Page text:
Sculptor born in London, the son of Antwerp-born painter Joseph Francis Nollekens (1702–1748). On showing early promise in modelling, in 1750 young Nollekens was placed with the sculptor Peter Scheemakers (1691–1781), another immigrant from Antwerp. During his years with Scheemakers – seven as an apprentice and five as journeyman – Nollekens developed and refined his skills at William Shipley’s drawing school in the Strand, had further lessons in drawing in William Henry Spang’s studio, and drew and modelled from antique casts in the Duke of Richmond’s Gallery, Whitehall (opened 1758). Between 1759 and 1762 the premiums he won in competitions staged by the Society of Arts funded his ambition of travelling to Rome to study – as his biographer, J.T. Smith, recalled – ‘the works of Michel Angelo, and of other great men’. Nollekens financed his stay in Rome (1762–70) working in the studio of Bartolomeo Cavaceppi (c.1716–1799), sculptor, and copier and restorer of antique sculptures. Nollekens made a considerable sum from this line of business, building up at the same time, immensely useful contacts with the nobility of England on their Grand Tours. One such commission was his 1767 copy (of a plaster cast in the French Academy in Rome) of the heavily restored first century bce group Castor and Pollux for Thomas Anson of Shugborough Hall, Staffs. Although Nollekens’ group was included in the Shugborough Hall sale in 1842 and is now in the Victoria and Albert Museum, a second copy, albeit with an uncertain attribution to Nollekens, now stands in its place at the Hall. While in Rome, Nollekens produced his first portrait busts: David Garrick (1764), Laurence Sterne (1767) and the powerfully expressive, G.B. Piranesi (c.1769). He was made a member of the Academy of St Luke in Florence in June 1770 but at the very end of the year returned to England. He set up a studio in Mortimer Street, Marylebone, in early 1771 and that summer made his first appearance at the Royal Academy with three pieces, his election to Associate Royal Academician following on 27 August. On 1 February 1772 he was elected a Royal Academician, his Diploma Work a delightful oval relief in marble, Cupid and Psyche. He continued to exhibit regularly at the RA, some years with multiple works, until 1816. Before long he established himself as the leading portrait sculptor of his day. His busts of Charles James Fox – two versions, the first, commissioned in 1791, showing the subject bewigged (now Hermitage, St Petersburg); the second, 1802, with short-cropped hair (Woburn Abbey, Beds.) – and William Pitt the Younger, 1806 (Dalmeny House, Lothian) were reproduced by his studio on an industrial scale. He was also in demand for funerary monuments: of his 140 or so commissions, his Monument to Mrs Maria Howard (1800, Holy Trinity, Wetherall, Cumbria) is generally held to be his masterpiece in this field. Despite the pressing demand for portraiture, he nevertheless continued to produce occasional poetic works, important examples being the figures of Venus, Minerva and Juno (1773–76) for Lord Rockingham (now Getty Museum, Los Angeles). By the time of his death, Nollekens had amassed a personal fortune amounting to £200,000. John Thomas Smith, the son of one of Nollekens’ assistants, had been repeatedly promised a legacy. On receiving only his fee of £100 for his role as one of the executors, he published in 1828 the malicious, though highly entertaining, Nollekens and his Times. Luckily for Nollekens’ personal reputation, just two years later, Allan Cunningham published a more balanced account in his Lives of the Most Eminent British Painters, Sculptors and Architects.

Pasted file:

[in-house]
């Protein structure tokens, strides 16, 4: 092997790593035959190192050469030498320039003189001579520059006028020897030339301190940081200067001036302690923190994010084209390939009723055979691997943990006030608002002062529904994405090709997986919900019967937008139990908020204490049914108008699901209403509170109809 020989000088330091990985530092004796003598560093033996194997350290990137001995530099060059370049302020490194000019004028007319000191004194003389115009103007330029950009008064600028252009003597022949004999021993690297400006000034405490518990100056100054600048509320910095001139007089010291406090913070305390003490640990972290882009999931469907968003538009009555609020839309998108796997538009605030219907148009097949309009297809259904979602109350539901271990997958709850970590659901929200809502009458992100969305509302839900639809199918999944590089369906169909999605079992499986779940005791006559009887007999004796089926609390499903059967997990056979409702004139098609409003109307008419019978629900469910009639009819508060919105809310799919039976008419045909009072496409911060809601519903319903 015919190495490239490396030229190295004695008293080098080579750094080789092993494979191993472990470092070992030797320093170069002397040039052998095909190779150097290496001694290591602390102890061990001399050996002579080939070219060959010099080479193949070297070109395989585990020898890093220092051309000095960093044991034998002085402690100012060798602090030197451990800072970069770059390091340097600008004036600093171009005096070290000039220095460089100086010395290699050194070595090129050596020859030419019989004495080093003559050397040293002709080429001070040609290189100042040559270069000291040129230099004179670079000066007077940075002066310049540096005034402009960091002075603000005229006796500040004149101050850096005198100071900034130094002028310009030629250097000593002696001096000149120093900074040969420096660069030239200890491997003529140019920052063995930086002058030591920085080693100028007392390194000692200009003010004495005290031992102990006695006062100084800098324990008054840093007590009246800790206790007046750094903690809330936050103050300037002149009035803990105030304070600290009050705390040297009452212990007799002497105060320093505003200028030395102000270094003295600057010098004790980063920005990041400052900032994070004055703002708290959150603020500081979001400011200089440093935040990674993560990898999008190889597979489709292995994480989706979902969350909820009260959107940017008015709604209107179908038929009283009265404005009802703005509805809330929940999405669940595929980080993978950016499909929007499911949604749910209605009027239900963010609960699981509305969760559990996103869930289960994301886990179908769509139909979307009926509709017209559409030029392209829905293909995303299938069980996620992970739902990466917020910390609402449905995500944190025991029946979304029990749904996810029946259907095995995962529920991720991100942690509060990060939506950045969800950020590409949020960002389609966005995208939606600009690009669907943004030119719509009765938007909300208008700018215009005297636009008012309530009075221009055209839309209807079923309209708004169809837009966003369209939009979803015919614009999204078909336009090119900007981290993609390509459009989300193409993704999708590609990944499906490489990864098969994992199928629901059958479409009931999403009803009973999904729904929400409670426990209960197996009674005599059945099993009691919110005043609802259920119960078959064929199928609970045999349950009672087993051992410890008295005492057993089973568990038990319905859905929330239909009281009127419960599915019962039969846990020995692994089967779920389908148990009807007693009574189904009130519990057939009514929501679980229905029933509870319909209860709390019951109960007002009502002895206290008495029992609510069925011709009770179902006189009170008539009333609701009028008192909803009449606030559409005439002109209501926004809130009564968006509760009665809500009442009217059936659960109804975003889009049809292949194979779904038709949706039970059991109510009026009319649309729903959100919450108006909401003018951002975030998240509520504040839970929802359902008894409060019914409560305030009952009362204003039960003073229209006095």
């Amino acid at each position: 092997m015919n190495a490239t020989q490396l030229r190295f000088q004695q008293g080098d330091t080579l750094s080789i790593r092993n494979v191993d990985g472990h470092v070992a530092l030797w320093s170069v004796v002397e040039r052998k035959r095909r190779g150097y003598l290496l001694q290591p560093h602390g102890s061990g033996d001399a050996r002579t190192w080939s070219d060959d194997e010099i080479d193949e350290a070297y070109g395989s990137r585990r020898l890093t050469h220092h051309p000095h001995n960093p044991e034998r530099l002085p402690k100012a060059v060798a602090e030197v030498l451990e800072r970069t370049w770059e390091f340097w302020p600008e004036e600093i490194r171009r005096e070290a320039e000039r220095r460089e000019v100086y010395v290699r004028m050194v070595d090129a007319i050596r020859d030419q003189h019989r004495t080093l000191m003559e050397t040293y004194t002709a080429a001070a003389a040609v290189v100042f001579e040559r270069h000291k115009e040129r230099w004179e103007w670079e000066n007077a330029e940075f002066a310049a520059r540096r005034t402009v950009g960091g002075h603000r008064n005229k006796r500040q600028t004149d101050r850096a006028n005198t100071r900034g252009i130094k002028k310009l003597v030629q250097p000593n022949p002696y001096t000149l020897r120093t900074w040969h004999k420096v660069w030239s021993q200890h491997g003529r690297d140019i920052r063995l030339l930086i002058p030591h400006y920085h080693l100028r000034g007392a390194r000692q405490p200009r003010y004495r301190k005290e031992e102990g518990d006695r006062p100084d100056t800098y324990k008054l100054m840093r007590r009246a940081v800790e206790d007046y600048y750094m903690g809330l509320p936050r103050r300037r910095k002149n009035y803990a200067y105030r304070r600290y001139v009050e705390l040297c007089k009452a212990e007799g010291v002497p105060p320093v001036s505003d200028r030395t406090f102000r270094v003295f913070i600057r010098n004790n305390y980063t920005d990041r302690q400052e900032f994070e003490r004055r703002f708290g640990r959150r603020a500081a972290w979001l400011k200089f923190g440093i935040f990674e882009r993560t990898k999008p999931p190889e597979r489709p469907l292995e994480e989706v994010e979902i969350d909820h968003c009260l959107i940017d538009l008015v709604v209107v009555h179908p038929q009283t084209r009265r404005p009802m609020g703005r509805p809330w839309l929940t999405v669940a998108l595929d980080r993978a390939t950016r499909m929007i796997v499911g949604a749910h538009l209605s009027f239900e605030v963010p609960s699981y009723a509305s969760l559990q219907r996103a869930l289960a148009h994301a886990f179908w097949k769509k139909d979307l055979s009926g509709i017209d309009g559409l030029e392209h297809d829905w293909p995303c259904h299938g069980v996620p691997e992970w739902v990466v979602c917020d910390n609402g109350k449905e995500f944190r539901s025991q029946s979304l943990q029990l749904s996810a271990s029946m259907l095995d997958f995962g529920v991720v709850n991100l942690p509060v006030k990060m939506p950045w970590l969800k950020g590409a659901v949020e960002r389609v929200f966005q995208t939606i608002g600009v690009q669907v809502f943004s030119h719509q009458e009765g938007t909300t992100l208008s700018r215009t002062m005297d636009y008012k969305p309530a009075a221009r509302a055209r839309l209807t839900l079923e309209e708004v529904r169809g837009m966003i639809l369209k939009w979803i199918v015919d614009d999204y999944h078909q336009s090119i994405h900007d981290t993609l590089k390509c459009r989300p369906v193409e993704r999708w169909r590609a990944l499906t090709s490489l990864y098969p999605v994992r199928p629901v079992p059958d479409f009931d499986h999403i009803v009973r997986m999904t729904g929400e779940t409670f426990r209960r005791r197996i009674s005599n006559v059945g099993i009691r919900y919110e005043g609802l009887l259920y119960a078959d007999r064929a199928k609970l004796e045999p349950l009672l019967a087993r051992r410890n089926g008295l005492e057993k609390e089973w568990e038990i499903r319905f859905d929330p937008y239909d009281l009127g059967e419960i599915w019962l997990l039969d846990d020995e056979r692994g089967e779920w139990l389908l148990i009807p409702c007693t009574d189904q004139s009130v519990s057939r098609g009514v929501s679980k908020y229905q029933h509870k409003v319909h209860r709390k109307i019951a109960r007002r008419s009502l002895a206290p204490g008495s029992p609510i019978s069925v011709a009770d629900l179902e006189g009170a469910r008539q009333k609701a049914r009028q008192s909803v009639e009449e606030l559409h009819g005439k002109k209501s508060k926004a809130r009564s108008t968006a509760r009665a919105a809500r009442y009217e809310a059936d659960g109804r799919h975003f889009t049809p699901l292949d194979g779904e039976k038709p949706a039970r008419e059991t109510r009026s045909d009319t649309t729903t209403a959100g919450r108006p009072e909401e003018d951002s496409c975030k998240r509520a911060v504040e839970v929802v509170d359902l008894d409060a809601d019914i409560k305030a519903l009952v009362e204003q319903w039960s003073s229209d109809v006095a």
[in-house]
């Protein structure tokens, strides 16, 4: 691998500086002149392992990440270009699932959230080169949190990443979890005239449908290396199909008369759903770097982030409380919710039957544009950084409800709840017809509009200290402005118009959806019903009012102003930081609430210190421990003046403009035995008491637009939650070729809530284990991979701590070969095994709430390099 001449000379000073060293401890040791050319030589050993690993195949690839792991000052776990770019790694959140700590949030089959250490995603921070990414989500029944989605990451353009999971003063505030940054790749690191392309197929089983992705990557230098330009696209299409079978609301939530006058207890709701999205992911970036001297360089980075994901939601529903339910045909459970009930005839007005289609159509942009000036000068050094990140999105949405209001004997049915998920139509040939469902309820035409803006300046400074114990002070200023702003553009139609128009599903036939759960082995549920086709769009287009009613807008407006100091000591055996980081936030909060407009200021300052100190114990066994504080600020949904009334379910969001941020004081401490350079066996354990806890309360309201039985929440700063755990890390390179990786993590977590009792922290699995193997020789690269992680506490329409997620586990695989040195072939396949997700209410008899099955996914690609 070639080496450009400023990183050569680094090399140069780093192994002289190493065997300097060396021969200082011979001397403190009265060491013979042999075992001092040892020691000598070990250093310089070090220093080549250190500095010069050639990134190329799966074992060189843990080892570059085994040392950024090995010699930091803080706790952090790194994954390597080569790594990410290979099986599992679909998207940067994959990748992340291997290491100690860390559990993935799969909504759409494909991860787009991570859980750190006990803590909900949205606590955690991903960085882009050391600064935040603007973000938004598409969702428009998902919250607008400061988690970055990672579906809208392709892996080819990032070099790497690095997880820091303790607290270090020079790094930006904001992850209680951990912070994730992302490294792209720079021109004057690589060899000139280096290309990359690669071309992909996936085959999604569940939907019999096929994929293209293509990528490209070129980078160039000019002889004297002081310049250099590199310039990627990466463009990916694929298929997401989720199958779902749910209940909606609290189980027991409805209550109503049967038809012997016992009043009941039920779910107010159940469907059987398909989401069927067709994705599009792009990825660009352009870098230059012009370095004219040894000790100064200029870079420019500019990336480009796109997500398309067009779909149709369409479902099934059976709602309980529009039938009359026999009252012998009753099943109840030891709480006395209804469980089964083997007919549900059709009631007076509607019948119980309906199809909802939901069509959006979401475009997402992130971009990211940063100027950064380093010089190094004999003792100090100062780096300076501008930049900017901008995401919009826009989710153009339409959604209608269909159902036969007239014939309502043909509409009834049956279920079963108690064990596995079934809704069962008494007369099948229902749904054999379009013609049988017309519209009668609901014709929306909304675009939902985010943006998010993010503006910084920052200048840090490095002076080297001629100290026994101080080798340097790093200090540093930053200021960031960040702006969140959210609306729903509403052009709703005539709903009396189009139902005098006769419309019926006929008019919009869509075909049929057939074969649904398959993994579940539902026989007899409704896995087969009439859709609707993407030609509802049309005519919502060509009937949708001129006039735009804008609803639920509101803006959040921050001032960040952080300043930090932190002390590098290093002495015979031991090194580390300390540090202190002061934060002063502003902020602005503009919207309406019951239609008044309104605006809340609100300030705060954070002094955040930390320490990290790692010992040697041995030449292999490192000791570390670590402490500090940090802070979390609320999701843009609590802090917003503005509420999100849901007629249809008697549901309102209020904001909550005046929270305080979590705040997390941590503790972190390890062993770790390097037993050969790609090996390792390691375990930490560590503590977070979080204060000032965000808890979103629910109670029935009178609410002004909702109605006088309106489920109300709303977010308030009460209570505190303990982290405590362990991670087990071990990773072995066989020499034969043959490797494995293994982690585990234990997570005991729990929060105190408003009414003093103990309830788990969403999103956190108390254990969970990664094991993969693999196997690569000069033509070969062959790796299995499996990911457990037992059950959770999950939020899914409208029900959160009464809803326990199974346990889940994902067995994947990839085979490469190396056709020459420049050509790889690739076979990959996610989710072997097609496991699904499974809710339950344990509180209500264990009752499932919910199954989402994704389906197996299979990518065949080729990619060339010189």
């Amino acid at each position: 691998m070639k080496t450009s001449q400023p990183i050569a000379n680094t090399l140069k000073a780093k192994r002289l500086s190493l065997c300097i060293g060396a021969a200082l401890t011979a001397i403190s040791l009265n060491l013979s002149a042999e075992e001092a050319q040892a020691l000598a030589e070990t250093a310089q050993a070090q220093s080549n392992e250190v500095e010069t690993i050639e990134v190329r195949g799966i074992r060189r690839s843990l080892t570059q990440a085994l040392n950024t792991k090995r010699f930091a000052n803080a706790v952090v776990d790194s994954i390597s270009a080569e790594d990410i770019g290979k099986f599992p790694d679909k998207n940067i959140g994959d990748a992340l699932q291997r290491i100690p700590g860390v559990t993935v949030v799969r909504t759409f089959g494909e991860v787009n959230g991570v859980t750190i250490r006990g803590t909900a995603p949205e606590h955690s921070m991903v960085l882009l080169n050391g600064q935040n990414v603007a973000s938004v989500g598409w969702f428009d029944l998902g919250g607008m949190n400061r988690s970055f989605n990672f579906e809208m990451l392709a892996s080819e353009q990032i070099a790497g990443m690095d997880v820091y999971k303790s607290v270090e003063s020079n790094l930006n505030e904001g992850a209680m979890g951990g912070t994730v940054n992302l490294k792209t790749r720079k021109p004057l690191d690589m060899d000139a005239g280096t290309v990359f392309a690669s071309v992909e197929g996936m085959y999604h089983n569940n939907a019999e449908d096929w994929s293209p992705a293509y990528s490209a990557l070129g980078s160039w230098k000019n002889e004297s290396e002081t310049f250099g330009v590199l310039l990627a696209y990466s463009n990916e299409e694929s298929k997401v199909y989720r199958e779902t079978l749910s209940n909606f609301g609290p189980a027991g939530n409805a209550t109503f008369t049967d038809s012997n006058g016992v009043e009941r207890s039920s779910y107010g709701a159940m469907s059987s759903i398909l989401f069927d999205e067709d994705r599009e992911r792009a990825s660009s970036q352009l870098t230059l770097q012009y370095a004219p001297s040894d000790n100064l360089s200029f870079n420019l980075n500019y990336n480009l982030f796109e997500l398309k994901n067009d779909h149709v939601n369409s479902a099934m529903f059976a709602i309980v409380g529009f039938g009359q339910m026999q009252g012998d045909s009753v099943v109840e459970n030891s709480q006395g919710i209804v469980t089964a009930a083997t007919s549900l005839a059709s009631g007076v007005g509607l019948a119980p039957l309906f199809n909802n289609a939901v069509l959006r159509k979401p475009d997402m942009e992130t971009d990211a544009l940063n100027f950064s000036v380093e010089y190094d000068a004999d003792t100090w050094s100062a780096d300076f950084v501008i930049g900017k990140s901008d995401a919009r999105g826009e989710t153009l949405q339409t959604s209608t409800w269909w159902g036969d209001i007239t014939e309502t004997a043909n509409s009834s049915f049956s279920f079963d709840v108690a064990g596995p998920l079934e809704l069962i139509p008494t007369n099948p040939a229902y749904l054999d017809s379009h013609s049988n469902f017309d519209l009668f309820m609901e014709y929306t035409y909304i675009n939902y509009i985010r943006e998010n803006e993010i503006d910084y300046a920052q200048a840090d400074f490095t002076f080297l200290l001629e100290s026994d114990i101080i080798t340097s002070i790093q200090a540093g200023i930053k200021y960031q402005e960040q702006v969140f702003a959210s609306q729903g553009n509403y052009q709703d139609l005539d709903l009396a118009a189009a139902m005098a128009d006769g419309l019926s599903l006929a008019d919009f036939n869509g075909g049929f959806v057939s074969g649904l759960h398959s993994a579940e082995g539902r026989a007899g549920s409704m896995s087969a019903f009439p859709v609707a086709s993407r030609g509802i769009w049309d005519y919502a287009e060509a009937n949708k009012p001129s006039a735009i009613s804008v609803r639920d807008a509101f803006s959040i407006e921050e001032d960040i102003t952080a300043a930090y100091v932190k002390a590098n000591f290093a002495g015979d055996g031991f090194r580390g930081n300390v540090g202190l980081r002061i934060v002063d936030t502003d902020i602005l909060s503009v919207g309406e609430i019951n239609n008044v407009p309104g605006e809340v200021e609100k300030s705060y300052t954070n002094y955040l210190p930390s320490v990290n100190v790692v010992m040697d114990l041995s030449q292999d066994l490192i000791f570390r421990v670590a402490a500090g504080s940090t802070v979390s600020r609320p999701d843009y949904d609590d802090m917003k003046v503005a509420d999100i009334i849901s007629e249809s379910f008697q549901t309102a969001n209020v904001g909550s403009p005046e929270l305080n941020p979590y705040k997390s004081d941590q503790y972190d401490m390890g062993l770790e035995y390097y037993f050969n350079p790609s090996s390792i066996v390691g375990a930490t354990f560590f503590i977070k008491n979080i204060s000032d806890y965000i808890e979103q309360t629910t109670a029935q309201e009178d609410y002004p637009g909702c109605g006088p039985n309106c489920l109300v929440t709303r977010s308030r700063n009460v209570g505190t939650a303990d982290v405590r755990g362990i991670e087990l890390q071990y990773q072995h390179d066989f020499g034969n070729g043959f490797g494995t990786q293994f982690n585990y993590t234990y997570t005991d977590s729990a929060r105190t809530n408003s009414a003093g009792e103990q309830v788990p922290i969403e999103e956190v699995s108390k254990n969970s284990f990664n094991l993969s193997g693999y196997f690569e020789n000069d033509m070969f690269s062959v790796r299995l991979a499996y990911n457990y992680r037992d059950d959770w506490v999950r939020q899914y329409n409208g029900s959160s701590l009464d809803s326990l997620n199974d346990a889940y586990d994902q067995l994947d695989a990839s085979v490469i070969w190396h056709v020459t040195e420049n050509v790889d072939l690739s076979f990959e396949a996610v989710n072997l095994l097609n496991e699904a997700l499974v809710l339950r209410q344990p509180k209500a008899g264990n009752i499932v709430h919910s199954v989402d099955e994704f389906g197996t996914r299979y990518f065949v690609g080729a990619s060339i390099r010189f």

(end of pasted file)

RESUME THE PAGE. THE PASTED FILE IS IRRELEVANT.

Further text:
Bibliography: D. Bilbey, with M. Trusted, British Sculpture 1470 to 2000. A concise catalogue of the collection at the Victoria and Albert Museum, London, 2002, pp. 95–107; A. Cunningham, Lives of the Most Eminent British Painters, Sculptors and Architects, London (6 vols, 1829–33), vol. 3, 1830, pp. 122–99; J. Kenworthy-Browne, ‘Nollekens, Joseph (1737–1823)’, ODNB, (2004), 2014; R. McKenzie, Public Sculpture of Edinburgh (2 vols), Liverpool, 2018, vol. 1, pp. 271–72; G.T. Noszlopy, Public Sculpture of Staffordshire and the Black Country, Liverpool, 2005, pp. 107–12, 117, 277–78; I. Roscoe et al, A Biographical Dictionary of Sculptors in Britain 1660–1851, New Haven and London, 2009; J.T. Smith, Nollekens and his Times, London, (1828), 1986; M. Whinney (rev. J. Physick), Sculpture in Britain 1530–1830, London, (1964), 1988.
Terry Cavanagh November 2023
Lemuel Francis Abbott, Joseph Nollekens, oil on canvas, c.1797, NPG 30 (photo: © National Portrait Gallery, London). Nollekens is shown modelling the 1791 bust of Charles James Fox.